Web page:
Robert Browning’s “Parting at Morning” is an implied continuation of his poem “Meeting at Night”. A reader can interpret that the poet is providing the alternate perspective of the romantic relationship at hand. Browning implies that the rising of the sun signifies that it is time for the pair to part from the bliss they find in each other, in order to return to the real world. This is reflected in the image of the speaker’s companion being carried off by a path of sunlight, as the speaker comes to terms with his/her own worldly duties.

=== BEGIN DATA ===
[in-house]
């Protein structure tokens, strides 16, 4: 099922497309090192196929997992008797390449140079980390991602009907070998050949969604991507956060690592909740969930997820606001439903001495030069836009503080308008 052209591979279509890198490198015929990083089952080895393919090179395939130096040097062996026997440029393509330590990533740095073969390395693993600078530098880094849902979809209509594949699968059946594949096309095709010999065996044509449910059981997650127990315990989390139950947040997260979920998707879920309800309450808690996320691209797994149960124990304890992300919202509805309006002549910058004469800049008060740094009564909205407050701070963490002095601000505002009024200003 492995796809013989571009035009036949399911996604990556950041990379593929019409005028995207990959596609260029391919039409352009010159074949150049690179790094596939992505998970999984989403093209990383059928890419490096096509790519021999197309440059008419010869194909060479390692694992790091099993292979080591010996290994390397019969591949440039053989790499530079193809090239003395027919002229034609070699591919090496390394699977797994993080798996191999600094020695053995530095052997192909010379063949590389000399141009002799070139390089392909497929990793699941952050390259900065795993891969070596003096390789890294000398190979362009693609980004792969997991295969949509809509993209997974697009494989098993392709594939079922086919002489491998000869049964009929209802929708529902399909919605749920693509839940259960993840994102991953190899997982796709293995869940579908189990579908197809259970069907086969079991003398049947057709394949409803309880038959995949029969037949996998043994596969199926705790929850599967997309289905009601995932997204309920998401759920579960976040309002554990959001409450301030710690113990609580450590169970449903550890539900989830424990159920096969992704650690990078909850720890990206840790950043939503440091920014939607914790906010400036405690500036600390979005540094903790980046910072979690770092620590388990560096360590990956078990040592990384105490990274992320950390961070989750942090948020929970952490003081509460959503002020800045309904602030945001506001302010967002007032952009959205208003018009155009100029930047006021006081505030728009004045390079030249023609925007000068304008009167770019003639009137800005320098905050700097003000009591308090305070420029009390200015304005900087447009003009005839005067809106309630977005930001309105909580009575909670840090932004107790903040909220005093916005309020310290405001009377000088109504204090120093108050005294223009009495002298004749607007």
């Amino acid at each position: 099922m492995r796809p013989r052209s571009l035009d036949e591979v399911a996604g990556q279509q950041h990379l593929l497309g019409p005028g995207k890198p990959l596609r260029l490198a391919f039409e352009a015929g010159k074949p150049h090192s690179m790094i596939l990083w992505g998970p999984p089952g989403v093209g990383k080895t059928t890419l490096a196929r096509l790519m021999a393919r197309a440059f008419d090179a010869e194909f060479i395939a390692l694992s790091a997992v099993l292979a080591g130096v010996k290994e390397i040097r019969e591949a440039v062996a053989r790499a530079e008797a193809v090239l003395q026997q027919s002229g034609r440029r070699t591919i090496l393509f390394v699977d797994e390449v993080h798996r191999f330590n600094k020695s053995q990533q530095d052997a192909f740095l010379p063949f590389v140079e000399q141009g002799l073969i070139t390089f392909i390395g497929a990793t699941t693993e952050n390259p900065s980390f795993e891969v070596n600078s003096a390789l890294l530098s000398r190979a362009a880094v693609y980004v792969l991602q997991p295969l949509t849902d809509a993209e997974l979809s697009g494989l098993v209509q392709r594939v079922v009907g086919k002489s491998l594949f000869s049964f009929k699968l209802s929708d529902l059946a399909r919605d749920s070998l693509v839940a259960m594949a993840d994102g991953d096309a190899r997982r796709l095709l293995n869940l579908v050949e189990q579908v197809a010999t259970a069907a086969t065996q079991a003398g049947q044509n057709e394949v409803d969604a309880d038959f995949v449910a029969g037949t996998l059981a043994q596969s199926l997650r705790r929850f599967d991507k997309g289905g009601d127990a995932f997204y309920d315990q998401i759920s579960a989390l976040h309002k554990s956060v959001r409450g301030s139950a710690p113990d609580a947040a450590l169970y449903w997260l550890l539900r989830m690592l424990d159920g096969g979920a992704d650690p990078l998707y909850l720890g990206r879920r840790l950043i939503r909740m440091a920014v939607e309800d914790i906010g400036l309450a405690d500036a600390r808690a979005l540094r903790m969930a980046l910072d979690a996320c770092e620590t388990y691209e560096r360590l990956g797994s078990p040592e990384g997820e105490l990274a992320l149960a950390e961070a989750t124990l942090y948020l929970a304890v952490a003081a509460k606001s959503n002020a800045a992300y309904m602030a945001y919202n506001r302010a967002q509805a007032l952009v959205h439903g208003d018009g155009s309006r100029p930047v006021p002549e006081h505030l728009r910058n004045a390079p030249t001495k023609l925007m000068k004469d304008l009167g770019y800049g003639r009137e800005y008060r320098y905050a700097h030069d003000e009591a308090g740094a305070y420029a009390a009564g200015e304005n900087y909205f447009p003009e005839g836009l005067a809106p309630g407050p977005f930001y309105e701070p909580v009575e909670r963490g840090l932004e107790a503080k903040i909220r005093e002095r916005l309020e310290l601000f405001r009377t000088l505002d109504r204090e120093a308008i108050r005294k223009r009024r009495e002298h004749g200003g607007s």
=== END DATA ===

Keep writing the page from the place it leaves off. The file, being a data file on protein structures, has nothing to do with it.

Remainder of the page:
Robert Browning set his poem, “Parting in Morning,” around the real event of two lovers parting when the morning arrives in order to return to their worldly tasks. This idea is portrayed using metaphysical elements. The speaker refers to time as “the sea,” that tuned “round the cape”(Browning, 1845). This makes it appear as though time ambushed the couple to cut their meeting short. The sun is described as “[looking] over the mountain’s rim,” as it made a “straight path” for the speaker’s company to leave through (Browning, 1845). The sun is symbolic of the worldly duties interrupting the couple’s bliss.
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